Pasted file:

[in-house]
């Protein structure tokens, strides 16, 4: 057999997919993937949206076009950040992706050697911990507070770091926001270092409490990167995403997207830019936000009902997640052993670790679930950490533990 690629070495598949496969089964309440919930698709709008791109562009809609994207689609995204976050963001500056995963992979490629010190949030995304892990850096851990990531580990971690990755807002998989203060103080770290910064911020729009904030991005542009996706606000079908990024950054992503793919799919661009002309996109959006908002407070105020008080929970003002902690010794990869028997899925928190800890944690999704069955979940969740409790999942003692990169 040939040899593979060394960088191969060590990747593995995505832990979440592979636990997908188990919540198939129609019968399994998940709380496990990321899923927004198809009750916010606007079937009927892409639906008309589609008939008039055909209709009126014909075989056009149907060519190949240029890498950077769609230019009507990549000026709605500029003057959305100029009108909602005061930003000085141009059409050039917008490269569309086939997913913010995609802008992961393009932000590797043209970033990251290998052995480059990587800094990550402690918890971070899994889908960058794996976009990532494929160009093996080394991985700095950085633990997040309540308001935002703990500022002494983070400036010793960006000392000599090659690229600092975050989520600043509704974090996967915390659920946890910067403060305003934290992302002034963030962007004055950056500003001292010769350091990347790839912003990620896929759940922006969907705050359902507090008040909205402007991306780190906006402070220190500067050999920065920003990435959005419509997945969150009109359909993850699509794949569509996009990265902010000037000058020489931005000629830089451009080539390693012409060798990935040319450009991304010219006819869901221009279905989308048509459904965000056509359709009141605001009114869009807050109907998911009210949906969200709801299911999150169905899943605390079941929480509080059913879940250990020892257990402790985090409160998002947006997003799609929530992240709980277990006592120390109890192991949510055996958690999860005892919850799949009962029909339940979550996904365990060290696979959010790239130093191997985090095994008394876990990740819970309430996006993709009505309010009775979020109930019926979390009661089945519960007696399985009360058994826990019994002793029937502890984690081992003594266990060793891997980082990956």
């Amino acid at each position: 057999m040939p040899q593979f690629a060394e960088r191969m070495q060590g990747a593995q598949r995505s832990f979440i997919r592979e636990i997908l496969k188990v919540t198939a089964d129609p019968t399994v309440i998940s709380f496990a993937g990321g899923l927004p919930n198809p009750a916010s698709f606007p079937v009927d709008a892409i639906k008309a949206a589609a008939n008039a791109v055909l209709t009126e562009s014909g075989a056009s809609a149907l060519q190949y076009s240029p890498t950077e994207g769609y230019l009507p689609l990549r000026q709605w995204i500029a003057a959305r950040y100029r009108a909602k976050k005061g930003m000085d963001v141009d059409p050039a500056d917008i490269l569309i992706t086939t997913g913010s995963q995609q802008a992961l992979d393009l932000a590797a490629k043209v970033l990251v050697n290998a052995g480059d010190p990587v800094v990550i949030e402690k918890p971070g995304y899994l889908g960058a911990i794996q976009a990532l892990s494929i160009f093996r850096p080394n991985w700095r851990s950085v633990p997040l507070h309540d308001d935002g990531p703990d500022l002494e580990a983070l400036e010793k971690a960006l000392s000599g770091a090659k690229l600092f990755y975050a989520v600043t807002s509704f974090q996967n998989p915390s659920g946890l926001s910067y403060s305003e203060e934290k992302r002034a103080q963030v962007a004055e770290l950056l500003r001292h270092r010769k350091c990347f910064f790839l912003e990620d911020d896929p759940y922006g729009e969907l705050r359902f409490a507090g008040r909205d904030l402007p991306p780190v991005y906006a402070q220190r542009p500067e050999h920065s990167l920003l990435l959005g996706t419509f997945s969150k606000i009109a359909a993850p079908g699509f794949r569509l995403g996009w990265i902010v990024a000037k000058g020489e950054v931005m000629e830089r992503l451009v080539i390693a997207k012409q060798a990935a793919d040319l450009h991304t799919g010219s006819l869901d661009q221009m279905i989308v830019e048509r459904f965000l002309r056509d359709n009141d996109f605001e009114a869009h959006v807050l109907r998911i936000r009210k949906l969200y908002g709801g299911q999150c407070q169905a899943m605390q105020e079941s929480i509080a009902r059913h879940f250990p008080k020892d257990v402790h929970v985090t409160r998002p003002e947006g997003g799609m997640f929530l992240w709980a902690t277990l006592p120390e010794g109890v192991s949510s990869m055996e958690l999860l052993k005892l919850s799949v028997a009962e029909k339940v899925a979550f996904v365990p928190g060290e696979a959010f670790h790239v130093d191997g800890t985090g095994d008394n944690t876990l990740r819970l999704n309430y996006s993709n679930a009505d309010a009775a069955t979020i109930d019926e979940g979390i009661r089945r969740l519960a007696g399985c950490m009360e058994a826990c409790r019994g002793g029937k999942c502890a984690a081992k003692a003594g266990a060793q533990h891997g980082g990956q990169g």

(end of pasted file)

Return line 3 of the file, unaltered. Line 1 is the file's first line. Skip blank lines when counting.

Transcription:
């Amino acid at each position: 057999m040939p040899q593979f690629a060394e960088r191969m070495q060590g990747a593995q598949r995505s832990f979440i997919r592979e636990i997908l496969k188990v919540t198939a089964d129609p019968t399994v309440i998940s709380f496990a993937g990321g899923l927004p919930n198809p009750a916010s698709f606007p079937v009927d709008a892409i639906k008309a949206a589609a008939n008039a791109v055909l209709t009126e562009s014909g075989a056009s809609a149907l060519q190949y076009s240029p890498t950077e994207g769609y230019l009507p689609l990549r000026q709605w995204i500029a003057a959305r950040y100029r009108a909602k976050k005061g930003m000085d963001v141009d059409p050039a500056d917008i490269l569309i992706t086939t997913g913010s995963q995609q802008a992961l992979d393009l932000a590797a490629k043209v970033l990251v050697n290998a052995g480059d010190p990587v800094v990550i949030e402690k918890p971070g995304y899994l889908g960058a911990i794996q976009a990532l892990s494929i160009f093996r850096p080394n991985w700095r851990s950085v633990p997040l507070h309540d308001d935002g990531p703990d500022l002494e580990a983070l400036e010793k971690a960006l000392s000599g770091a090659k690229l600092f990755y975050a989520v600043t807002s509704f974090q996967n998989p915390s659920g946890l926001s910067y403060s305003e203060e934290k992302r002034a103080q963030v962007a004055e770290l950056l500003r001292h270092r010769k350091c990347f910064f790839l912003e990620d911020d896929p759940y922006g729009e969907l705050r359902f409490a507090g008040r909205d904030l402007p991306p780190v991005y906006a402070q220190r542009p500067e050999h920065s990167l920003l990435l959005g996706t419509f997945s969150k606000i009109a359909a993850p079908g699509f794949r569509l995403g996009w990265i902010v990024a000037k000058g020489e950054v931005m000629e830089r992503l451009v080539i390693a997207k012409q060798a990935a793919d040319l450009h991304t799919g010219s006819l869901d661009q221009m279905i989308v830019e048509r459904f965000l002309r056509d359709n009141d996109f605001e009114a869009h959006v807050l109907r998911i936000r009210k949906l969200y908002g709801g299911q999150c407070q169905a899943m605390q105020e079941s929480i509080a009902r059913h879940f250990p008080k020892d257990v402790h929970v985090t409160r998002p003002e947006g997003g799609m997640f929530l992240w709980a902690t277990l006592p120390e010794g109890v192991s949510s990869m055996e958690l999860l052993k005892l919850s799949v028997a009962e029909k339940v899925a979550f996904v365990p928190g060290e696979a959010f670790h790239v130093d191997g800890t985090g095994d008394n944690t876990l990740r819970l999704n309430y996006s993709n679930a009505d309010a009775a069955t979020i109930d019926e979940g979390i009661r089945r969740l519960a007696g399985c950490m009360e058994a826990c409790r019994g002793g029937k999942c502890a984690a081992k003692a003594g266990a060793q533990h891997g980082g990956q990169g």